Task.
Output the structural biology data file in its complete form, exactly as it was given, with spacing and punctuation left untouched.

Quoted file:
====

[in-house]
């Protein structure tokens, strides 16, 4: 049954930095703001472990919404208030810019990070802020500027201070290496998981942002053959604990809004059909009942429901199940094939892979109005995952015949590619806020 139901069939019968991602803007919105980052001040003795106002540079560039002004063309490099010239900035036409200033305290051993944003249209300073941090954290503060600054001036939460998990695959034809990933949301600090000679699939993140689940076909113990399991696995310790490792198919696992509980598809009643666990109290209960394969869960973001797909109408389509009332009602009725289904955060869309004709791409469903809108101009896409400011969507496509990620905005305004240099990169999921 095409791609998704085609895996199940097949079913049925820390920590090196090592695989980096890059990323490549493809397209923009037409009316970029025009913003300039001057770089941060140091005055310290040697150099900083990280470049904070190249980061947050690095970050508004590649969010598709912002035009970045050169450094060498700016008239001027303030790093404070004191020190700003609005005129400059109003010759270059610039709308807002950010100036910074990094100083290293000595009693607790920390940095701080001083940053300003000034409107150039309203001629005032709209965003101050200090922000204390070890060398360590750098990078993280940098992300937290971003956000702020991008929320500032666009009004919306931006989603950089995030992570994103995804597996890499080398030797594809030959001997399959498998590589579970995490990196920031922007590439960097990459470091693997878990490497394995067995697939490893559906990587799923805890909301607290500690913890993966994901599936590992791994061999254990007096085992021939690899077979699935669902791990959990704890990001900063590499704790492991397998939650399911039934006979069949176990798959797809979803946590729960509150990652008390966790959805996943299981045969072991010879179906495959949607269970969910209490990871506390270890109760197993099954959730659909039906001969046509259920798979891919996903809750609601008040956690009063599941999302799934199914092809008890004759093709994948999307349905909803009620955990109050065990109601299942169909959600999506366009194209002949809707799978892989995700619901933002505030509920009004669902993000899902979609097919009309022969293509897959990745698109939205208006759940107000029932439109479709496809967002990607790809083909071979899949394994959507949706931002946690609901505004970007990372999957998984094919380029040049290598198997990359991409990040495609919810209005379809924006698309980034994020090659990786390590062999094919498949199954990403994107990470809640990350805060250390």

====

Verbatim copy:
[in-house]
């Protein structure tokens, strides 16, 4: 049954930095703001472990919404208030810019990070802020500027201070290496998981942002053959604990809004059909009942429901199940094939892979109005995952015949590619806020 139901069939019968991602803007919105980052001040003795106002540079560039002004063309490099010239900035036409200033305290051993944003249209300073941090954290503060600054001036939460998990695959034809990933949301600090000679699939993140689940076909113990399991696995310790490792198919696992509980598809009643666990109290209960394969869960973001797909109408389509009332009602009725289904955060869309004709791409469903809108101009896409400011969507496509990620905005305004240099990169999921 095409791609998704085609895996199940097949079913049925820390920590090196090592695989980096890059990323490549493809397209923009037409009316970029025009913003300039001057770089941060140091005055310290040697150099900083990280470049904070190249980061947050690095970050508004590649969010598709912002035009970045050169450094060498700016008239001027303030790093404070004191020190700003609005005129400059109003010759270059610039709308807002950010100036910074990094100083290293000595009693607790920390940095701080001083940053300003000034409107150039309203001629005032709209965003101050200090922000204390070890060398360590750098990078993280940098992300937290971003956000702020991008929320500032666009009004919306931006989603950089995030992570994103995804597996890499080398030797594809030959001997399959498998590589579970995490990196920031922007590439960097990459470091693997878990490497394995067995697939490893559906990587799923805890909301607290500690913890993966994901599936590992791994061999254990007096085992021939690899077979699935669902791990959990704890990001900063590499704790492991397998939650399911039934006979069949176990798959797809979803946590729960509150990652008390966790959805996943299981045969072991010879179906495959949607269970969910209490990871506390270890109760197993099954959730659909039906001969046509259920798979891919996903809750609601008040956690009063599941999302799934199914092809008890004759093709994948999307349905909803009620955990109050065990109601299942169909959600999506366009194209002949809707799978892989995700619901933002505030509920009004669902993000899902979609097919009309022969293509897959990745698109939205208006759940107000029932439109479709496809967002990607790809083909071979899949394994959507949706931002946690609901505004970007990372999957998984094919380029040049290598198997990359991409990040495609919810209005379809924006698309980034994020090659990786390590062999094919498949199954990403994107990470809640990350805060250390």